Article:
When you hear about retail establishments suffering from a data breach, names like Neiman Marcus, Target, The TJX Companies, Michaels, and The Home Depot dominate the headlines. When you read these news stories, it might appear as if cyber criminals are only going after the big fish. Unfortunately, this might lull small and mid-sized businesses into thinking that they are not likely to be the targets of such an attack. This is supported by recent research that shows that more than three-quarters of all SMBs believe that they are safe from to cyber attacks.
- Unsuspecting and as a result, unprepared; they simply don’t believe they are targets.
- Failing to allocate enough funds to the modern identity and access management solutions and training.
- Lacking control or influence over their employees password practices. Those with password policies, are failing to enforce them.
- Unfocused in their approach. IT security is not centralized, owned by a single organization or staffed the with the right expertise. IT security fails when it is a shared responsibility.
Unlike large enterprises that could have funds available to offset the costs of a data breach, smaller companies run the risk of a data breach being the very thing that causes them to close their doors. A recent study by The National Cyber Security Alliance found that as many as 60% of SMBs closed within six months of experiencing a data breach.
At the very least, a breach will hinder a company’s growth for the near future due to the costs surrounding the incident. These costs, which average out to $36,000, can cost a small organization upwards of $80,000 per incident. While these out-of-pocket expenses can be high, they do not even reflect the long-term effects that can stem from a damaged brand reputation, bad press, and lost customer loyalty. And, just what puts you at the greatest risk? “Negligent employees or contractors and third parties caused most data breaches.”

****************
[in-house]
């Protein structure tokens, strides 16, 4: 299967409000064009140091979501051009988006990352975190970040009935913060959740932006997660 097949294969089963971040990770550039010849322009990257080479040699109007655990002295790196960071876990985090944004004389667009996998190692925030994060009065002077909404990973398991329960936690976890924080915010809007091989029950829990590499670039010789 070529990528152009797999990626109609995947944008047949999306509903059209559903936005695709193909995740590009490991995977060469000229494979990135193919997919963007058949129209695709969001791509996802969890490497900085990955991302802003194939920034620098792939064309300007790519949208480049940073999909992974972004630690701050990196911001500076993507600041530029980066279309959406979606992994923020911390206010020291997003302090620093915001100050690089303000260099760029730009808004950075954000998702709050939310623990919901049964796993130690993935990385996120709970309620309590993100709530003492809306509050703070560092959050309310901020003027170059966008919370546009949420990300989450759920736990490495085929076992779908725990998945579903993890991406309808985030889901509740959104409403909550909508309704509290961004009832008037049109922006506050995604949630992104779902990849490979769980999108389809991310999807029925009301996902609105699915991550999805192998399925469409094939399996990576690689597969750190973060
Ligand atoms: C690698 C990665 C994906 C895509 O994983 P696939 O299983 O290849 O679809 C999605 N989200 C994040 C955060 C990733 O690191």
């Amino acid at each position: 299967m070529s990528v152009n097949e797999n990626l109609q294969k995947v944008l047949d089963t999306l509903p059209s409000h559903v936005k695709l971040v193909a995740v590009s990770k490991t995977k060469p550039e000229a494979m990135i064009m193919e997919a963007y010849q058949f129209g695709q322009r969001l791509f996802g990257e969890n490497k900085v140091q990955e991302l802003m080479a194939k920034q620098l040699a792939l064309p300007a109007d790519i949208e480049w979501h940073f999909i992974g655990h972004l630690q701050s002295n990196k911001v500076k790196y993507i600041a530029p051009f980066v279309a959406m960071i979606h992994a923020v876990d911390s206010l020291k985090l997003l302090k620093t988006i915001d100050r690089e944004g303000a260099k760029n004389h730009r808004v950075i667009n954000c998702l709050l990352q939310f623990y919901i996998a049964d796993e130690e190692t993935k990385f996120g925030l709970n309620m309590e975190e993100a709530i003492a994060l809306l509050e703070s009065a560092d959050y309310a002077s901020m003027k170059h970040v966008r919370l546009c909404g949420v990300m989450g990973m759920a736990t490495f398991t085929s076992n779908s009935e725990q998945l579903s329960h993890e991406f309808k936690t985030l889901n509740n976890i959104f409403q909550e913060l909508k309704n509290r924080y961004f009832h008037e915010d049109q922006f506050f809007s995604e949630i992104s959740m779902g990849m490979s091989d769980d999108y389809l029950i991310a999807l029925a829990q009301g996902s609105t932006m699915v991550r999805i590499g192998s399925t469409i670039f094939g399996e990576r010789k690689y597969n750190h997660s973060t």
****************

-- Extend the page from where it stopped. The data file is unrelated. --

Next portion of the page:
What can be done?
Most mid-size businesses spend a too much of their limited time and security dollars shoring up their perimeter security defenses. While this is an area that should not be neglected, it isn’t addressing the most problematic area of today’s threat landscape: user account theft. The phrase “negligent employees or contractors and third parties” tells us that these are not malicious insiders who are copying digital records late at night in order to sell them. These breaches happen because someone had access to data who shouldn’t have or because an account was compromised through a phishing attack or some other type of social engineering.
In order to better protect against these threats, identity and access management (IAM) needs to be at the core of your security program. IAM solutions address this threat by ensuring that only the appropriate users have access only to the data they need in order to do their job at any point in time.
Modern IAM solutions centralize all active and inactive user accounts and automate the majority of your provisioning and deprovisioning processes. With the right IAM solution in place, there is no need to manually revoke accounts in each target system every time a full-time or even seasonal employee leaves. Additionally, the security risk of accounts being accidentally left open and unmonitored is eliminated.
The ability to place new user accounts into groups when provisioning them provides an extra layer of security as well. By preconfiguring access by user group, you are helping ensure that each account abides by the principle of least privilege per role, while leaving out the mistakes that can be made when manually assigning entitlements on a one by one basis.
Not only do modern IAM solutions offer you the ability to better manage user accounts, but the right ones can also help you protect those most highly coveted by attackers: administrator accounts with privileged access management. By provisioning administrator rights on demand, you are better able to control when these accounts are used, by whom and what what length of time. A well defined expiration date, helps minimize the damage that can be done should these one of these accounts become compromised.